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06-20-2010, 07:05 PM   #1
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bringing k-7 on canoe trip

What advice do you guys have for bringing my k-7 along on a canoe trip? I have the wr lens, but I've never even used it because I always use either my 50mm or sigma 28-70. The trip is only a couple days away so I don't have time to order a special bag. Should I just settle for my point and shoot? That would make me sad, but not as sad as a ruined k-7.


06-20-2010, 07:09 PM   #2

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i would expect it to be fully submerged at some point. hit a log, hit a rock and the current will pretty much instantly roll the craft if strong enough.
06-20-2010, 07:13 PM   #3
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Deb, I don't want to scare you but every small watercraft excursion I've ever been on, I've wound up in the water. The craft has never completely capsized and once it was even my own fault. Put the WR lens on your camera and enjoy the trip. If you haven't done so, take out an insurance policy specifically for your camera equipment (most companies offer them and they are relatively dirt cheap). That way if you and your camera get wet, pop the card out, hope for the best. Worse case then, your insurance company will replace the camera.

06-20-2010, 07:30 PM   #4
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Deb, WerT and Jeff are right to caution you about the perils of carrying optics aboard a small boat. I do it for a living -- shoot pictures from boats, that is -- and writing about such topics is my job. I've taken my camera gear in some terrible whitewater and on tidal reaches in the wind, and always ship some water, even if capsizing isn't always in the cards. The key is to keep your optics dry, of course, and also be sure to secure the box into your boat underway. My preference has always been a military surplus ammo can padded to take my gear. Wrote about it in "Refitting an Ammo Can as a Camera Box."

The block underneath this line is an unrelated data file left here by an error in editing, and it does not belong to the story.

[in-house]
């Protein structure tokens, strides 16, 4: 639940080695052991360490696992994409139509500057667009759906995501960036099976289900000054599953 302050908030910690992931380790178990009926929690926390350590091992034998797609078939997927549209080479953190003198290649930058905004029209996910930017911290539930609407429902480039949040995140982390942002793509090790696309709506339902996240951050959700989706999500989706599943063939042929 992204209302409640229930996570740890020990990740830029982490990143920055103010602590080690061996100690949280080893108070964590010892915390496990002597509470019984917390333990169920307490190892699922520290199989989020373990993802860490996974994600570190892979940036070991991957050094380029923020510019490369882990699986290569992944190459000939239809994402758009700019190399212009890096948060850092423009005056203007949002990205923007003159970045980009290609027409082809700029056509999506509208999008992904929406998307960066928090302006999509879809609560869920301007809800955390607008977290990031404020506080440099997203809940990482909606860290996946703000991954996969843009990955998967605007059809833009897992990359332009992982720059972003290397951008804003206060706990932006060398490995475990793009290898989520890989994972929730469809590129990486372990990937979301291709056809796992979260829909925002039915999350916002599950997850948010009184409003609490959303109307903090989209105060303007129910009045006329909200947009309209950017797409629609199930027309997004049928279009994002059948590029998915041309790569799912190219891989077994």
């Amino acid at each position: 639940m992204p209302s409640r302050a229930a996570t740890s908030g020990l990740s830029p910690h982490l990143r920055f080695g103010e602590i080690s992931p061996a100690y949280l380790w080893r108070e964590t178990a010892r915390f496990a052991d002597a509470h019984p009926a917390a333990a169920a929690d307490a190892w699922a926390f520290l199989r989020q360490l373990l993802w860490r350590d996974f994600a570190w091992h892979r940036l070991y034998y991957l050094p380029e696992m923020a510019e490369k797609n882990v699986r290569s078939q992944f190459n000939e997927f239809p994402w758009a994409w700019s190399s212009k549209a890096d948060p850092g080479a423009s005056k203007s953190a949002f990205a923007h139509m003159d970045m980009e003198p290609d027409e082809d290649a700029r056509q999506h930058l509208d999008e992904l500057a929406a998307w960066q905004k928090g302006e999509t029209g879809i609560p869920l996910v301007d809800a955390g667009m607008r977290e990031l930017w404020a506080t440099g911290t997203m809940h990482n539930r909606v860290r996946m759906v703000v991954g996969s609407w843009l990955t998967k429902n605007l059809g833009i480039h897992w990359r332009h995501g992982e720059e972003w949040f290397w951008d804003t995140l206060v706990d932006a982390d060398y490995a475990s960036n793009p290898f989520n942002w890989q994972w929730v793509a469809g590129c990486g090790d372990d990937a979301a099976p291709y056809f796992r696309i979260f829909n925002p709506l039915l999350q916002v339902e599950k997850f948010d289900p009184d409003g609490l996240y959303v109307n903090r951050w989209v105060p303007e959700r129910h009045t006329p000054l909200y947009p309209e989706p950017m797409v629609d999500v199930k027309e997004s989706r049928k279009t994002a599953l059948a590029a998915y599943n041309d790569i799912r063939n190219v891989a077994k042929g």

If there's a military surplus outlet near you, you have time to get an ammo box/can (they're usually cheap) and be sure it's waterproof by testing it. There are commercial waterproof boxes and bags, though I don't fully trust soft bags. Check a paddlesports shop if you have any near you. If you cannot get a waterproof box before your trip, don't risk your good optics. Take your Optio, and for insurance, tuck it in a heavy duty ziplock bag. Make sure it's lashed to you or the boat, too. Just in case.

If you can't get a waterproof box/bag for this trip, look around after you return and get one so you're ready for the next trip.

06-20-2010, 07:48 PM   #5
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I've canoed hundreds of miles. I've ruined a camera (cheap Kodak). You will get wet and so will the camera. I would not take any non-waterproof camera.

At my local Fry's, I've seen waterproof digital Pentax and Vivitar cameras. I bought a W80 for my wife. Nice camera for the money. You can order and have items shipped overnight from B&H or Adorama. Failing that, there are many places you can buy waterproof one use Kodak cameras!

Enjoy you trip!
06-20-2010, 08:20 PM   #6
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Forget the DSLR. Pentax has a dedicated camera for such active outdoor situations where there is risk of water immersion, yet small enough to shoot one handed (if you need to balance yourself) yet tough enough to take knocks. The Optio W90 is waterproof (to 6m) and shock proof too.

06-20-2010, 11:37 PM   #7
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I have brought several times some cameras to canoe, surfing and kayack trips before. But I always had a waterpoof contained in hard plastic, with air inside to keep our valuables. In case of overturning, the platic container floats and you do not loose your valuable.

If you do not have such a waterproof container, do not take your K-7 as other posts alerted you. A cheap waterproof non-reusuable camera is a good option. Cheap, waterproof and you do not have to worry.
06-20-2010, 11:52 PM   #8
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Cheap waterproof container...

Coleman 16 Quart Blue Excursion Cooler with Comfort Handle - Personal Coolers

Probably floats pretty well too.

06-21-2010, 12:01 AM   #9

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i went kayaking last week - decided not to take the kx, took the w60 instead. kayak flipped 3 times and it was a calm and nice day.

each time it was a log i could not see catching the bottom, craft would be pushed side on then rolls within seconds. nothing you can do about it but get wet
06-21-2010, 06:01 AM   #10